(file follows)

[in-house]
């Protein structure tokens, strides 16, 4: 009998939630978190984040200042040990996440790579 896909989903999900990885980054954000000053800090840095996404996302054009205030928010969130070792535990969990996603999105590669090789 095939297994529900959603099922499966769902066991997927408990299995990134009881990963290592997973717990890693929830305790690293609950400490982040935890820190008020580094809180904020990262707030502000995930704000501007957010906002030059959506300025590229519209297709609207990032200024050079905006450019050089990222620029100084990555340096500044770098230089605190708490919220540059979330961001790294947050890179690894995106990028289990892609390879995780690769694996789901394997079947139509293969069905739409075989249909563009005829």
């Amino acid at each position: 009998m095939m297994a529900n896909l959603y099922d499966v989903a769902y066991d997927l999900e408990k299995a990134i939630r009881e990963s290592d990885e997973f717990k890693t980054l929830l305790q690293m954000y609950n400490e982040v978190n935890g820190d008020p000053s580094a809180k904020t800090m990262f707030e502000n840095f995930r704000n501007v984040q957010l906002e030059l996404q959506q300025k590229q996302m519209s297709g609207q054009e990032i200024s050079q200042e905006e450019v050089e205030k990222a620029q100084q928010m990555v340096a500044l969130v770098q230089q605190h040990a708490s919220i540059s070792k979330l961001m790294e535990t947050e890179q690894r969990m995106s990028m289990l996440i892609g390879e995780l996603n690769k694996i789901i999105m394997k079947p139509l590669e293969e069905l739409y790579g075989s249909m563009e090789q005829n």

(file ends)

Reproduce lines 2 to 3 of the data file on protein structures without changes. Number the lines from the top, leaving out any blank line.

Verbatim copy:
């Protein structure tokens, strides 16, 4: 009998939630978190984040200042040990996440790579 896909989903999900990885980054954000000053800090840095996404996302054009205030928010969130070792535990969990996603999105590669090789 095939297994529900959603099922499966769902066991997927408990299995990134009881990963290592997973717990890693929830305790690293609950400490982040935890820190008020580094809180904020990262707030502000995930704000501007957010906002030059959506300025590229519209297709609207990032200024050079905006450019050089990222620029100084990555340096500044770098230089605190708490919220540059979330961001790294947050890179690894995106990028289990892609390879995780690769694996789901394997079947139509293969069905739409075989249909563009005829």
């Amino acid at each position: 009998m095939m297994a529900n896909l959603y099922d499966v989903a769902y066991d997927l999900e408990k299995a990134i939630r009881e990963s290592d990885e997973f717990k890693t980054l929830l305790q690293m954000y609950n400490e982040v978190n935890g820190d008020p000053s580094a809180k904020t800090m990262f707030e502000n840095f995930r704000n501007v984040q957010l906002e030059l996404q959506q300025k590229q996302m519209s297709g609207q054009e990032i200024s050079q200042e905006e450019v050089e205030k990222a620029q100084q928010m990555v340096a500044l969130v770098q230089q605190h040990a708490s919220i540059s070792k979330l961001m790294e535990t947050e890179q690894r969990m995106s990028m289990l996440i892609g390879e995780l996603n690769k694996i789901i999105m394997k079947p139509l590669e293969e069905l739409y790579g075989s249909m563009e090789q005829n």